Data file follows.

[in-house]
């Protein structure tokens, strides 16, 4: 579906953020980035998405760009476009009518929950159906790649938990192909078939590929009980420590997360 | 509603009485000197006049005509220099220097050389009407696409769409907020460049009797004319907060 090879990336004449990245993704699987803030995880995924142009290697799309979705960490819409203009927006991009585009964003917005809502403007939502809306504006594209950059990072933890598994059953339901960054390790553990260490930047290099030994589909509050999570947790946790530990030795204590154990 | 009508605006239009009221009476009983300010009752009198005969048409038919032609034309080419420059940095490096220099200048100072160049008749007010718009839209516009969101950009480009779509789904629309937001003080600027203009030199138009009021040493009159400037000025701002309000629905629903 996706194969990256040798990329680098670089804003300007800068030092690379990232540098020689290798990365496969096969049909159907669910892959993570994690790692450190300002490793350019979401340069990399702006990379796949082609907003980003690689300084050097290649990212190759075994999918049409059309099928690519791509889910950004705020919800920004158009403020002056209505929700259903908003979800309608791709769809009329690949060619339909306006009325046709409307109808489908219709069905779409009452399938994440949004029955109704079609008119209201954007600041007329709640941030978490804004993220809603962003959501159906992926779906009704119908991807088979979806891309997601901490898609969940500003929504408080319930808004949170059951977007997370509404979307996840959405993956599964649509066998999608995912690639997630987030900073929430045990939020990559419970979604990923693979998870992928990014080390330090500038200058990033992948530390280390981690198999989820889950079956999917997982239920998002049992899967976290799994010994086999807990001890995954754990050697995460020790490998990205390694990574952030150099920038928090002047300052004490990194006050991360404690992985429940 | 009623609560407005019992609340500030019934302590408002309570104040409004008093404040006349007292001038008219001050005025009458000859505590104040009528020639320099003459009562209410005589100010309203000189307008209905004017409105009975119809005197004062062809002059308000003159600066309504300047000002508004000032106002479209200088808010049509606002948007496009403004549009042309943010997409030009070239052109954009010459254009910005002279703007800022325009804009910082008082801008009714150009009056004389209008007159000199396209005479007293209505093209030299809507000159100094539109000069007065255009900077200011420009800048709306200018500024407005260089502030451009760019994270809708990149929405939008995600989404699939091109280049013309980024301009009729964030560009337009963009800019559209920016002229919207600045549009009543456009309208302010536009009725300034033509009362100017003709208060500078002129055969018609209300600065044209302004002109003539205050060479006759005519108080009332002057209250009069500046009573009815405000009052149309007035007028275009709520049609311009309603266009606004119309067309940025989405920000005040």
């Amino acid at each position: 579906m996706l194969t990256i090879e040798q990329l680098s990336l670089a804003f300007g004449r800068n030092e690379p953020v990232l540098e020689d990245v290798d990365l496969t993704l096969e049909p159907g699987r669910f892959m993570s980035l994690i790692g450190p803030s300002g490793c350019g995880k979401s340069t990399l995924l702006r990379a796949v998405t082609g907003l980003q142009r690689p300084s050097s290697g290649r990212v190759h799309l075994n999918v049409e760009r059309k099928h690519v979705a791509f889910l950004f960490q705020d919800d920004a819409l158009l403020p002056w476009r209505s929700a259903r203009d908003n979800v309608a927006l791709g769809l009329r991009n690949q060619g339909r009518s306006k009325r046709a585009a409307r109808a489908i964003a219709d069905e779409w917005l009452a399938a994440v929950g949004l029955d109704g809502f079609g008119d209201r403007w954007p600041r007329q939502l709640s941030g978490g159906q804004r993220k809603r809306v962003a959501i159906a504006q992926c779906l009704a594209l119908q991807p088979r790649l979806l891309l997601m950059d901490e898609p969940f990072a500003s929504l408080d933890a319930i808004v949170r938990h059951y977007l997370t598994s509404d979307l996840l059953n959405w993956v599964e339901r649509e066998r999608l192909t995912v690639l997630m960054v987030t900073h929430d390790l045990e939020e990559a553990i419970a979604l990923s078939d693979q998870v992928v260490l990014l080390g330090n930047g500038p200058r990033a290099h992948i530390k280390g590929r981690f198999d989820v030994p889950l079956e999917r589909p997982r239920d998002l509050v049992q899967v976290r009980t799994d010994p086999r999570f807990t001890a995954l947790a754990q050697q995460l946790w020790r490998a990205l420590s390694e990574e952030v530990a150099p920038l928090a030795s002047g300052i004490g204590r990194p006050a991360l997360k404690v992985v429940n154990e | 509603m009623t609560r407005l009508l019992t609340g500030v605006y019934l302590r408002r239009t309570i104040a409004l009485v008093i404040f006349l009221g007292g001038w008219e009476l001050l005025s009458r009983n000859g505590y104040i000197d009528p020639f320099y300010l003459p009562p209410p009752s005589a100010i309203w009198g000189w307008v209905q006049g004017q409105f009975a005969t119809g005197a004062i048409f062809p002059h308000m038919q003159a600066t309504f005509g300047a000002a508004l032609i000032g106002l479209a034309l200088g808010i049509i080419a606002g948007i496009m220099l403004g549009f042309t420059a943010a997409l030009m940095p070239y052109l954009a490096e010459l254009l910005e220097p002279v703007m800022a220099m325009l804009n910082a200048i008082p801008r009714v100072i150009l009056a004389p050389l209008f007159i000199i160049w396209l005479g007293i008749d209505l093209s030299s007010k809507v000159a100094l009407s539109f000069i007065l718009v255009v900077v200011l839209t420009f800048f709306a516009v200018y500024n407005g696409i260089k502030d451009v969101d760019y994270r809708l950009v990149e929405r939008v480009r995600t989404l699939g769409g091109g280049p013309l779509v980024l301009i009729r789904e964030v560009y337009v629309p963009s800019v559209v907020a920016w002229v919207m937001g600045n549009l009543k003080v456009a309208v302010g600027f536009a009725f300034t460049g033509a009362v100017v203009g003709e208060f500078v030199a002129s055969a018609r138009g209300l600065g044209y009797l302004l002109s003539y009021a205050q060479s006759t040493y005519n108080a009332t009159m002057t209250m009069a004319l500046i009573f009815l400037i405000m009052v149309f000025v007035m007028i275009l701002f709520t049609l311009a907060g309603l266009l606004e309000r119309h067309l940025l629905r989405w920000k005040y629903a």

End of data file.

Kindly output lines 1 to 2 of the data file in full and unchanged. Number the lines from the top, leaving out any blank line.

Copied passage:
[in-house]
């Protein structure tokens, strides 16, 4: 579906953020980035998405760009476009009518929950159906790649938990192909078939590929009980420590997360 | 509603009485000197006049005509220099220097050389009407696409769409907020460049009797004319907060 090879990336004449990245993704699987803030995880995924142009290697799309979705960490819409203009927006991009585009964003917005809502403007939502809306504006594209950059990072933890598994059953339901960054390790553990260490930047290099030994589909509050999570947790946790530990030795204590154990 | 009508605006239009009221009476009983300010009752009198005969048409038919032609034309080419420059940095490096220099200048100072160049008749007010718009839209516009969101950009480009779509789904629309937001003080600027203009030199138009009021040493009159400037000025701002309000629905629903 996706194969990256040798990329680098670089804003300007800068030092690379990232540098020689290798990365496969096969049909159907669910892959993570994690790692450190300002490793350019979401340069990399702006990379796949082609907003980003690689300084050097290649990212190759075994999918049409059309099928690519791509889910950004705020919800920004158009403020002056209505929700259903908003979800309608791709769809009329690949060619339909306006009325046709409307109808489908219709069905779409009452399938994440949004029955109704079609008119209201954007600041007329709640941030978490804004993220809603962003959501159906992926779906009704119908991807088979979806891309997601901490898609969940500003929504408080319930808004949170059951977007997370509404979307996840959405993956599964649509066998999608995912690639997630987030900073929430045990939020990559419970979604990923693979998870992928990014080390330090500038200058990033992948530390280390981690198999989820889950079956999917997982239920998002049992899967976290799994010994086999807990001890995954754990050697995460020790490998990205390694990574952030150099920038928090002047300052004490990194006050991360404690992985429940 | 009623609560407005019992609340500030019934302590408002309570104040409004008093404040006349007292001038008219001050005025009458000859505590104040009528020639320099003459009562209410005589100010309203000189307008209905004017409105009975119809005197004062062809002059308000003159600066309504300047000002508004000032106002479209200088808010049509606002948007496009403004549009042309943010997409030009070239052109954009010459254009910005002279703007800022325009804009910082008082801008009714150009009056004389209008007159000199396209005479007293209505093209030299809507000159100094539109000069007065255009900077200011420009800048709306200018500024407005260089502030451009760019994270809708990149929405939008995600989404699939091109280049013309980024301009009729964030560009337009963009800019559209920016002229919207600045549009009543456009309208302010536009009725300034033509009362100017003709208060500078002129055969018609209300600065044209302004002109003539205050060479006759005519108080009332002057209250009069500046009573009815405000009052149309007035007028275009709520049609311009309603266009606004119309067309940025989405920000005040």